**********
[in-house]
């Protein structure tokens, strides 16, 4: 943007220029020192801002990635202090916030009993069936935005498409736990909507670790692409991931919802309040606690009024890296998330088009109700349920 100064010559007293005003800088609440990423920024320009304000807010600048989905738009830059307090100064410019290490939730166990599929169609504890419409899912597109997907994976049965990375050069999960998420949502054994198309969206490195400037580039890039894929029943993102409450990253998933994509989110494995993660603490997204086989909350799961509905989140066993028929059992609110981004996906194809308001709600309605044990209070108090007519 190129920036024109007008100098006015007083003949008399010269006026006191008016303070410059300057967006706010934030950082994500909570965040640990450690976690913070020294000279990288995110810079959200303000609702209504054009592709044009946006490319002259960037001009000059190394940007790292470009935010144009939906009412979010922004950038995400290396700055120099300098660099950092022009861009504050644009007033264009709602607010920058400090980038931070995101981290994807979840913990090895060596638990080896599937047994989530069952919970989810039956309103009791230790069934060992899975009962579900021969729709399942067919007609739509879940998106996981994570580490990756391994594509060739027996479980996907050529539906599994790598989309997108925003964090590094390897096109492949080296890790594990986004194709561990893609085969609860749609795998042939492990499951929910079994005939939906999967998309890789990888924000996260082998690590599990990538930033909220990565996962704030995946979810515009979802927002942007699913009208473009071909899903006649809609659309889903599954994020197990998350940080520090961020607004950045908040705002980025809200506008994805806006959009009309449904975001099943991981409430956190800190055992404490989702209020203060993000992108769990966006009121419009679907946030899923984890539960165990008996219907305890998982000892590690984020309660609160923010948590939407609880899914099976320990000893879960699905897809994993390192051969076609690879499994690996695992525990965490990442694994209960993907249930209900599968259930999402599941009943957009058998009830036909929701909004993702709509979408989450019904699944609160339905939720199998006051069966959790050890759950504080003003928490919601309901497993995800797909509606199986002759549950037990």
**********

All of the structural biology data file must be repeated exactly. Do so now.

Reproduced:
[in-house]
């Protein structure tokens, strides 16, 4: 943007220029020192801002990635202090916030009993069936935005498409736990909507670790692409991931919802309040606690009024890296998330088009109700349920 100064010559007293005003800088609440990423920024320009304000807010600048989905738009830059307090100064410019290490939730166990599929169609504890419409899912597109997907994976049965990375050069999960998420949502054994198309969206490195400037580039890039894929029943993102409450990253998933994509989110494995993660603490997204086989909350799961509905989140066993028929059992609110981004996906194809308001709600309605044990209070108090007519 190129920036024109007008100098006015007083003949008399010269006026006191008016303070410059300057967006706010934030950082994500909570965040640990450690976690913070020294000279990288995110810079959200303000609702209504054009592709044009946006490319002259960037001009000059190394940007790292470009935010144009939906009412979010922004950038995400290396700055120099300098660099950092022009861009504050644009007033264009709602607010920058400090980038931070995101981290994807979840913990090895060596638990080896599937047994989530069952919970989810039956309103009791230790069934060992899975009962579900021969729709399942067919007609739509879940998106996981994570580490990756391994594509060739027996479980996907050529539906599994790598989309997108925003964090590094390897096109492949080296890790594990986004194709561990893609085969609860749609795998042939492990499951929910079994005939939906999967998309890789990888924000996260082998690590599990990538930033909220990565996962704030995946979810515009979802927002942007699913009208473009071909899903006649809609659309889903599954994020197990998350940080520090961020607004950045908040705002980025809200506008994805806006959009009309449904975001099943991981409430956190800190055992404490989702209020203060993000992108769990966006009121419009679907946030899923984890539960165990008996219907305890998982000892590690984020309660609160923010948590939407609880899914099976320990000893879960699905897809994993390192051969076609690879499994690996695992525990965490990442694994209960993907249930209900599968259930999402599941009943957009058998009830036909929701909004993702709509979408989450019904699944609160339905939720199998006051069966959790050890759950504080003003928490919601309901497993995800797909509606199986002759549950037990």